Deja vu
Baptism : water and new life

This week’s readings are all about water.   (These are the readings we use for the First Scrutiny of those planning to be baptised at Easter, so they can be used even in other years of the liturgical cycle.)  The Old Testament reading is from Exodus, and shows the escaped Israelites desperate for water, which Moses supplies when God tells him where to strike the rock.  The psalm commemorates this event.  St Paul explains how God’s love has been ‘poured’ into our hearts.  And the Gospel is Jesus’ encounter with the Samaritan woman at the well, a fascinating encounter that I have written about before, as she is a rare female voice in the Gospels.

Jesus talking with woman at the well
Sir, give me some of that water

God arrives at a watering place.  He speaks to a woman.  She believes him, and her life takes a new direction.  We have indeed seen this before.  She also spreads the blessing she has received; once a spring starts to well up, it is hard to stop it.  This unnamed woman turns out to be one of the most effective evangelists.

© Kate Keefe and Music for Mass 2020. Unauthorized use and/or duplication of this material without express and written permission from this site’s author and/or owner is strictly prohibited. Excerpts and links may be used, provided that full and clear credit is given to Kate Keefe and Music for Mass, with appropriate and specific direction to the original content.

Does it actually mean me? : excluding language

The Communion of Saints, the Holy Souls

All Saints and All Souls always make me notice the Lectionaries’ choice of excluding language.  This is in spite of the names of the feasts, which are comfortably non-gender-specific.  The whole point is surely that we are praying for and with all saints and all souls.  Most congregations seem to contain (several) more women than men, but of course there aren’t any at the altar.  It seems perverse to insist on ‘the just man’ always as our paradigm, especially when it is not necessary.   Using a translation like ‘Such are the men who seek your face, O Lord’ (Psalm 23/24, for All Saints) deliberately excludes more than half of the people present, but it is possible to find acceptable alternatives (see the CAN or OZ version of the psalm in question).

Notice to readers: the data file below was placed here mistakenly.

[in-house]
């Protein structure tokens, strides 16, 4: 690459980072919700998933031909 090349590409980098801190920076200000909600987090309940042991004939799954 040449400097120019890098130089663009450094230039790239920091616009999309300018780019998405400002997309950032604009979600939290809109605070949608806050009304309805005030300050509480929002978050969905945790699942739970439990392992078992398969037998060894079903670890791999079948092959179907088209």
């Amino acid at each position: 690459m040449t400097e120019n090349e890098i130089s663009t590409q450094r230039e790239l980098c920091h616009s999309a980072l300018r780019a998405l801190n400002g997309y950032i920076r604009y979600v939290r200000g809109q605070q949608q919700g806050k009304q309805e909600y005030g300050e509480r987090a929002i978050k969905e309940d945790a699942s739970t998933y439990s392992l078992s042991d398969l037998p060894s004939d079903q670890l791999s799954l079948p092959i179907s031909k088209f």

Some Christians are female

Practically speaking, what can a church musician do?  It’s probably not an option to alter the words of the Response as given in the Mass books, as this will sow confusion, which immediately stops people singing with commitment.  So for the Response we are dependent on the bishops’ seeing the light; but you can tweak the cantor’s words slightly.  You don’t want to upset anyone or spoil the rhythm (and even I would put those things in that order), but it is possible to make the language less excluding, and this is desirable.

woman with finger over mouth
No need to be silent about the women
Languages with gender

English is a gendered language (though less so than many others), and there is nothing we can do about that.  Our scriptures come to us from a time where human rights were not regarded as belonging to women as well.  You can’t help to write a faithful narrative if you aren’t allowed to learn to write. History has been presented in a paticular way, and the language in which we talk about anything has been affected by it. If ‘man’ and ‘men’ were genuinely inclusive terms, we would not have so much gender discrimination, and women might even turn up for those weekends inviting ‘men’ to discernment of their priestly vocations…..and maybe even be allowed in (now there’s a really terrifying and radical thought).  ….And the US would not have needed the nineteenth amendment, because ‘all men’ has in fact only ever meant ‘all men and no women’.  (…..And hurrah for New Zealand which got its act together before anyone else on women and the vote.)